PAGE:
[JPL] Response to posting of blog about jazz magazines

Lee Mergner lmergner at jazztimes.com
Tue Oct 28 14:16:23 EDT 2008


I'm not sure how to respond to such a vitriolic and inaccurate blog,
replete with typos, posted on this listserve.  I wasn't sure that I
should even respond at all to a random bashing like this.  But how the
members of this listserve perceive us matters greatly to me.  I will say
it's the very first time I've been called a corporate suit.  I'm sort of
excited by that since, as most of you know, I'm neither a suit wearer
nor a corporate guy.  I'm hoping this appellation means a corresponding
increase in my salary.  

 

Objectively, I believe he's overreacted to our cover choices, including
most recently Return to Forever, Esperanza Spalding, Freddie Hubbard and
David Sanborn.  I'm not sure why he dropped the cover artist Rahsaan
Roland Kirk; I suppose it didn't fit his argument.  Apparently, picking
what we deem as the most commercial and accessible story for the cover
makes me a corporate suit and the magazine a tool of publicity flacks.
Besides the fact that these cover subjects are pretty damn worthy as
artists, if you look at the depth and breadth of coverage in those
issues, you see that we are serving the music and our readership quite
well.  Clearly, he doesn't dig Sanborn and his heartfelt tribute to Hank
Crawford and David Fathead Newman, but in that same issue were features
or stories on Ari Hoenig, Bill Stewart, Corey Wilkes, Billy Cobham,
Alvin Queen, Tim Warfield, John McLaughlin & Chick Corea.  The issue had
a drum theme, as you might guess from that list, but in any case, that
list is a nice representative sampling of the music - past, present and
future.  Also, if he had spoken directly with the jazz publicity folks,
he'd find that their suggestions and pitches are rejected at an
uncomfortably high rate, for various reasons including space and
relevance.  For the record, we solicited the cover stories on each of
those artists.  And in fact the piece on Spalding was about the
machinery of hype.  Finally, if we did these covers for advertising, as
is commonly charged, then we really messed up because you won't see many
ads for releases from those artists.  

 

For the record, I believe firmly that JazzTimes and Downbeat are much
better magazines than most people in the jazz community realize.  Are
there comparably strong publications in other roots music niches, such
as blues, bluegrass, reggae, Latin and world music?  I don't think so.
And that nostalgia for the magazines of the past is something I've
experienced myself, but then I went through the archives of Metronome
and old issues of Downbeat, Musician and other publications and realized
that the level of professionalism in contemporary magazines like
JazzTimes and Downbeat is so much higher today in every aspect.  I miss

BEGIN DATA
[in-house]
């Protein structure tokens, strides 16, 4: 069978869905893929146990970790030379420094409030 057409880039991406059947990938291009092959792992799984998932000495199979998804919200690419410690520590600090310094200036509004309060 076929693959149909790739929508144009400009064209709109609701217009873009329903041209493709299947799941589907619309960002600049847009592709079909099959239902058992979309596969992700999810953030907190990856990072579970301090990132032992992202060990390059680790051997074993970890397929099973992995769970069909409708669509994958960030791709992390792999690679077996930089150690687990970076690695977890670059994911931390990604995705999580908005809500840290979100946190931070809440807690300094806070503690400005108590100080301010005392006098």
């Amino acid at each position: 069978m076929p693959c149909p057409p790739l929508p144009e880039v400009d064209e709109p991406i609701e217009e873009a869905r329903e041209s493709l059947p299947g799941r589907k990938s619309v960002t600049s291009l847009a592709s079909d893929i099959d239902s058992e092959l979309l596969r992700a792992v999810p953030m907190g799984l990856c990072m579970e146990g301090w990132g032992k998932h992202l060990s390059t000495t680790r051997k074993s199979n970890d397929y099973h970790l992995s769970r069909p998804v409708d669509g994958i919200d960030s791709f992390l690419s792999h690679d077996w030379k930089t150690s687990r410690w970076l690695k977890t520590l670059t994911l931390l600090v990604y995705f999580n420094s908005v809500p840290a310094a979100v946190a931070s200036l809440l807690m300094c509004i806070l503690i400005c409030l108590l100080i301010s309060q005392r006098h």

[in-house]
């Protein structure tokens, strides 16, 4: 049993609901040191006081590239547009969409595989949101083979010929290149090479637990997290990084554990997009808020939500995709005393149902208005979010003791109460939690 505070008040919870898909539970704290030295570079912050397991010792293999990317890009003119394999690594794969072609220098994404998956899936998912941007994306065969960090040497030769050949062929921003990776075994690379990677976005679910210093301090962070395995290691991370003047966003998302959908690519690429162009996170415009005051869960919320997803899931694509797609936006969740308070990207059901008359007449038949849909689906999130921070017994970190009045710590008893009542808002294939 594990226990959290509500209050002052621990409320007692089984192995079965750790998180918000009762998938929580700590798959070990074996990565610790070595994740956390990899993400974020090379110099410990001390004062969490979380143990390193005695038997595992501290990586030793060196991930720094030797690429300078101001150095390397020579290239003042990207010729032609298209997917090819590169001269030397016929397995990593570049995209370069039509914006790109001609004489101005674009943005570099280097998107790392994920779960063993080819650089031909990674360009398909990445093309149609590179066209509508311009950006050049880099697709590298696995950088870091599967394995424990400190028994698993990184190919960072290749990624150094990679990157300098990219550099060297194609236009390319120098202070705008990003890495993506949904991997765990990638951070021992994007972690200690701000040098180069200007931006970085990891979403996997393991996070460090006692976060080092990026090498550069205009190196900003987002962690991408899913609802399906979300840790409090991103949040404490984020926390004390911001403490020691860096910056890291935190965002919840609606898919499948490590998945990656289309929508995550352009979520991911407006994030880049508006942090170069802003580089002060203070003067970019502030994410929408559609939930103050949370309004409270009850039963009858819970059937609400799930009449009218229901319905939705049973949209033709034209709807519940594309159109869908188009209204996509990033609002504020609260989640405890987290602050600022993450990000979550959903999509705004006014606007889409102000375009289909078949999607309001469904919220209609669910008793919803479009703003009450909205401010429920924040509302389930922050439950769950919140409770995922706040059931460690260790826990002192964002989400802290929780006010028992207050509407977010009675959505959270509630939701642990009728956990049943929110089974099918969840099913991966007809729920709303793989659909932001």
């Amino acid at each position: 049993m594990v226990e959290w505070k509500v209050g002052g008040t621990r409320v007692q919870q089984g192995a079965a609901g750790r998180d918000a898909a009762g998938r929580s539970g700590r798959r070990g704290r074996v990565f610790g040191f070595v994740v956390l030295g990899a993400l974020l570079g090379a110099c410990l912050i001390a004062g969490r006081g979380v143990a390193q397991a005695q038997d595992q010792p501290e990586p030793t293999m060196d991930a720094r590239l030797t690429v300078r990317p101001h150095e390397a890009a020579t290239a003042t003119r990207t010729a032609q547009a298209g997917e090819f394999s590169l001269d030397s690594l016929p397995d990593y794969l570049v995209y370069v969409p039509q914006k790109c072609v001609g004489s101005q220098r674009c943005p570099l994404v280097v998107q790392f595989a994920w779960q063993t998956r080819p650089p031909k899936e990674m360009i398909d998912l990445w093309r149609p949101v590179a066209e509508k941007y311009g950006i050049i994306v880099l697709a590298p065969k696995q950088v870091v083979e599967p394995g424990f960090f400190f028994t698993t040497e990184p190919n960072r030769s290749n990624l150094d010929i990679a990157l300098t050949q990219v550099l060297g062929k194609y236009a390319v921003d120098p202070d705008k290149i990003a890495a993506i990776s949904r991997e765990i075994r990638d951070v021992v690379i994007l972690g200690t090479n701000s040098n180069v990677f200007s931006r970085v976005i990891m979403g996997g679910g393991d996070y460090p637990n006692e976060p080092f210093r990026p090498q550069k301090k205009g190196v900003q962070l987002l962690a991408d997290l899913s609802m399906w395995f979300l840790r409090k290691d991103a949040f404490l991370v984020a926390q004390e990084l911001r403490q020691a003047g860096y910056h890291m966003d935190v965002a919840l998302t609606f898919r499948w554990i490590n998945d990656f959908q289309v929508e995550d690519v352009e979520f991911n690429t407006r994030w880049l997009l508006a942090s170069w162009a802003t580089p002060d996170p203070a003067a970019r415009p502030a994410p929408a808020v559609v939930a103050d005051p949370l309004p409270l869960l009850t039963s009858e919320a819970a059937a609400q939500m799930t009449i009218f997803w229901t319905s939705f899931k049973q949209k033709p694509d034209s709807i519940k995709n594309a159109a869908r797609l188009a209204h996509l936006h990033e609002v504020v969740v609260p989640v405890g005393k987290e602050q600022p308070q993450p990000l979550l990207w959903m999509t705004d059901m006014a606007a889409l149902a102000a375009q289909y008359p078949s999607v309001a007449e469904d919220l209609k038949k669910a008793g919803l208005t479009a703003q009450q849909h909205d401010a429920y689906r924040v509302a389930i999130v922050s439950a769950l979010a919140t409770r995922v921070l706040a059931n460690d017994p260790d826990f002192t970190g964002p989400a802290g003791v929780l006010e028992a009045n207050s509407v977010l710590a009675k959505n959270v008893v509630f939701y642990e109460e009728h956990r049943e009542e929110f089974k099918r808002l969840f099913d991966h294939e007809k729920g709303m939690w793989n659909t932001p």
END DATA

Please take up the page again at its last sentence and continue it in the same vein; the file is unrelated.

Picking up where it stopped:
my old baseball glove, but my catcher's mitt back then was more like a
stiff throw pillow, hardly comparable to the flexible and durable gloves
of today.  

 

And calling our writers mediocre seems nearly insane.  I would not use
that word to describe Gary Giddins, Nat Hentoff, Nate Chinen, Don
Heckman, David R. Adler, Geoffrey Himes, Larry Appelbaum, George Varga,
Marc Hopkins, Ashley Kahn, Mike Joyce, Josef Woodard, Laurel Gross,
Steve Greenlee, Rebeca Mauleon and many other regular contributors.  If
anything, we have benefited from the unfortunate purging of daily and
weekly newspapers' newsrooms.  Our next issue features a great column by
K. Leander Williams, a longtime weekly vet.  Hardly mediocre stuff.  

 

Regarding his valuation of the editors, I'm cool with being called
"mediocre," or to paraphrase Stanley Crouch, "a minor man," but our
managing editor Evan Haga and associate editor Jeff Tamarkin are
first-class editors and I feel lucky to be able to work with them.
Mediocre they're not.   I can't speak for Jason at Downbeat, but I'd
have to think he feels the same way about his editors. It looked to me
like the blogger could have used a bit of editing, mediocre or
otherwise.

 

With the major newspapers cutting back on arts and jazz coverage, we all
should appreciate any print media outlets paying close attention to this
music, much less the ones who are doing it very well.

 

Honestly, I can take criticism pretty well, but what stung the most is
the blogger's thesis that we're bad for jazz and that we don't care
about the music.  As my teenaged daughter would say, "whatever."  Or, as
stated in a quote often attributed to LBJ, "Any jackass can burn down a
barn, but it takes a hellluva carpenter to build one."

 

Thanks for listening.

 

________________________________
Lee Mergner 
Editor-in-Chief
JazzTimes
8737 Colesville Road, Ninth Floor
Silver Spring, MD 20910
www.jazztimes.com <http://www.jazztimes.com/> 
(301) 588-4114, ext. 513
Fax: (301) 588-5531
 


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